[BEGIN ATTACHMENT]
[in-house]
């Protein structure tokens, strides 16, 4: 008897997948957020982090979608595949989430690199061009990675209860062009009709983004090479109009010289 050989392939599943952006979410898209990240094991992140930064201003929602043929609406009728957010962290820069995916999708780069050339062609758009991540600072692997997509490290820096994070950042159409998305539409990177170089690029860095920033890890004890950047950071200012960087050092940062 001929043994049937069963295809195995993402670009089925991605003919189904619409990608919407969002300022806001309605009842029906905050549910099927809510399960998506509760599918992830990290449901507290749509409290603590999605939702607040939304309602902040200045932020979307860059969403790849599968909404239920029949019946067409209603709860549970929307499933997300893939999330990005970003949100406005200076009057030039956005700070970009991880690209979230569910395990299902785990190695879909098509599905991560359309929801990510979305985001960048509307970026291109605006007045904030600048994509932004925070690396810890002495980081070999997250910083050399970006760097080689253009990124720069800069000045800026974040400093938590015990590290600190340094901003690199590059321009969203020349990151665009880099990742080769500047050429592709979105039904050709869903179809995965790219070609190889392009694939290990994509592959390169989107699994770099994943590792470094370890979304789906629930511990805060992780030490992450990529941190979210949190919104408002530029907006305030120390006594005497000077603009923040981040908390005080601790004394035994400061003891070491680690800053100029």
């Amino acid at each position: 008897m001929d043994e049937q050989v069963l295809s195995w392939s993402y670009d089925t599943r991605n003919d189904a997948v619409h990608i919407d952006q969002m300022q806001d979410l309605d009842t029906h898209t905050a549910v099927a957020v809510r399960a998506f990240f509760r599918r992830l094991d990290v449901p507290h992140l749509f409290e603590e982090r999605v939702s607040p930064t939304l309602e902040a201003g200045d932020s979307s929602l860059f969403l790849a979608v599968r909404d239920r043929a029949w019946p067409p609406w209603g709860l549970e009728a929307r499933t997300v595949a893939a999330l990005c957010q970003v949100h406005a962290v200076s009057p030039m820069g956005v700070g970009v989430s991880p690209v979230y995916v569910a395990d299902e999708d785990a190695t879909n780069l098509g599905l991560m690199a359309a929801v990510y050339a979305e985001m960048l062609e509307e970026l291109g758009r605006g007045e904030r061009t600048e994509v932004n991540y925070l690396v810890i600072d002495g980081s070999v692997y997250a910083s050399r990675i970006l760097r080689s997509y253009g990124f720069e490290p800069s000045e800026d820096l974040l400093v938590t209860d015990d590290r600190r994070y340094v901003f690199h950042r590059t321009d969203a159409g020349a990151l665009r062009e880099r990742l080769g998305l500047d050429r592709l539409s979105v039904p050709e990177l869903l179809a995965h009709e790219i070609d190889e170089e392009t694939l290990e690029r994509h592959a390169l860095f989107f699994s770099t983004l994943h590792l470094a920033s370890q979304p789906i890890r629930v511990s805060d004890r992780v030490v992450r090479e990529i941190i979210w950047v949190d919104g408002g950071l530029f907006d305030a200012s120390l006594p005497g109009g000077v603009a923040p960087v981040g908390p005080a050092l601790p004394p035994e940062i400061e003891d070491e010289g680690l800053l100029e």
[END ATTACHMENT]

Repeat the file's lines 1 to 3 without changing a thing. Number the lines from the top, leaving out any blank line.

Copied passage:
[in-house]
């Protein structure tokens, strides 16, 4: 008897997948957020982090979608595949989430690199061009990675209860062009009709983004090479109009010289 050989392939599943952006979410898209990240094991992140930064201003929602043929609406009728957010962290820069995916999708780069050339062609758009991540600072692997997509490290820096994070950042159409998305539409990177170089690029860095920033890890004890950047950071200012960087050092940062 001929043994049937069963295809195995993402670009089925991605003919189904619409990608919407969002300022806001309605009842029906905050549910099927809510399960998506509760599918992830990290449901507290749509409290603590999605939702607040939304309602902040200045932020979307860059969403790849599968909404239920029949019946067409209603709860549970929307499933997300893939999330990005970003949100406005200076009057030039956005700070970009991880690209979230569910395990299902785990190695879909098509599905991560359309929801990510979305985001960048509307970026291109605006007045904030600048994509932004925070690396810890002495980081070999997250910083050399970006760097080689253009990124720069800069000045800026974040400093938590015990590290600190340094901003690199590059321009969203020349990151665009880099990742080769500047050429592709979105039904050709869903179809995965790219070609190889392009694939290990994509592959390169989107699994770099994943590792470094370890979304789906629930511990805060992780030490992450990529941190979210949190919104408002530029907006305030120390006594005497000077603009923040981040908390005080601790004394035994400061003891070491680690800053100029």
């Amino acid at each position: 008897m001929d043994e049937q050989v069963l295809s195995w392939s993402y670009d089925t599943r991605n003919d189904a997948v619409h990608i919407d952006q969002m300022q806001d979410l309605d009842t029906h898209t905050a549910v099927a957020v809510r399960a998506f990240f509760r599918r992830l094991d990290v449901p507290h992140l749509f409290e603590e982090r999605v939702s607040p930064t939304l309602e902040a201003g200045d932020s979307s929602l860059f969403l790849a979608v599968r909404d239920r043929a029949w019946p067409p609406w209603g709860l549970e009728a929307r499933t997300v595949a893939a999330l990005c957010q970003v949100h406005a962290v200076s009057p030039m820069g956005v700070g970009v989430s991880p690209v979230y995916v569910a395990d299902e999708d785990a190695t879909n780069l098509g599905l991560m690199a359309a929801v990510y050339a979305e985001m960048l062609e509307e970026l291109g758009r605006g007045e904030r061009t600048e994509v932004n991540y925070l690396v810890i600072d002495g980081s070999v692997y997250a910083s050399r990675i970006l760097r080689s997509y253009g990124f720069e490290p800069s000045e800026d820096l974040l400093v938590t209860d015990d590290r600190r994070y340094v901003f690199h950042r590059t321009d969203a159409g020349a990151l665009r062009e880099r990742l080769g998305l500047d050429r592709l539409s979105v039904p050709e990177l869903l179809a995965h009709e790219i070609d190889e170089e392009t694939l290990e690029r994509h592959a390169l860095f989107f699994s770099t983004l994943h590792l470094a920033s370890q979304p789906i890890r629930v511990s805060d004890r992780v030490v992450r090479e990529i941190i979210w950047v949190d919104g408002g950071l530029f907006d305030a200012s120390l006594p005497g109009g000077v603009a923040p960087v981040g908390p005080a050092l601790p004394p035994e940062i400061e003891d070491e010289g680690l800053l100029e």